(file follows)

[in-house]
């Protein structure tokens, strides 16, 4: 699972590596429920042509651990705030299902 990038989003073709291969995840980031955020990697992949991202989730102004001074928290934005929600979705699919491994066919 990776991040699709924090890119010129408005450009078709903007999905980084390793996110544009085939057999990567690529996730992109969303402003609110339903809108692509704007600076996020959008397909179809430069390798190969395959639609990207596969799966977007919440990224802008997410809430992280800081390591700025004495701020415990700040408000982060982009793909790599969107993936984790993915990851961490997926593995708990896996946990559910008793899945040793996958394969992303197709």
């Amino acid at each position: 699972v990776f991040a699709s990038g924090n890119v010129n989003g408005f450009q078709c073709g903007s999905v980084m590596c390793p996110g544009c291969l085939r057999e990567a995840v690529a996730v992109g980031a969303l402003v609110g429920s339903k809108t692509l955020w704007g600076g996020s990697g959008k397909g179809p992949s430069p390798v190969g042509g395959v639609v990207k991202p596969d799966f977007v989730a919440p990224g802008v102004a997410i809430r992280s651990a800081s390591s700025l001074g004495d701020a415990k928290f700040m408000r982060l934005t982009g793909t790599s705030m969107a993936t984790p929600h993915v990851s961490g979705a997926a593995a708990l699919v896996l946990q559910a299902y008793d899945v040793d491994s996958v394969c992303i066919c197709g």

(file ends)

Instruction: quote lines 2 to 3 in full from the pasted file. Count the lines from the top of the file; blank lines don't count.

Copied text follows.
């Protein structure tokens, strides 16, 4: 699972590596429920042509651990705030299902 990038989003073709291969995840980031955020990697992949991202989730102004001074928290934005929600979705699919491994066919 990776991040699709924090890119010129408005450009078709903007999905980084390793996110544009085939057999990567690529996730992109969303402003609110339903809108692509704007600076996020959008397909179809430069390798190969395959639609990207596969799966977007919440990224802008997410809430992280800081390591700025004495701020415990700040408000982060982009793909790599969107993936984790993915990851961490997926593995708990896996946990559910008793899945040793996958394969992303197709």
């Amino acid at each position: 699972v990776f991040a699709s990038g924090n890119v010129n989003g408005f450009q078709c073709g903007s999905v980084m590596c390793p996110g544009c291969l085939r057999e990567a995840v690529a996730v992109g980031a969303l402003v609110g429920s339903k809108t692509l955020w704007g600076g996020s990697g959008k397909g179809p992949s430069p390798v190969g042509g395959v639609v990207k991202p596969d799966f977007v989730a919440p990224g802008v102004a997410i809430r992280s651990a800081s390591s700025l001074g004495d701020a415990k928290f700040m408000r982060l934005t982009g793909t790599s705030m969107a993936t984790p929600h993915v990851s961490g979705a997926a593995a708990l699919v896996l946990q559910a299902y008793d899945v040793d491994s996958v394969c992303i066919c197709g």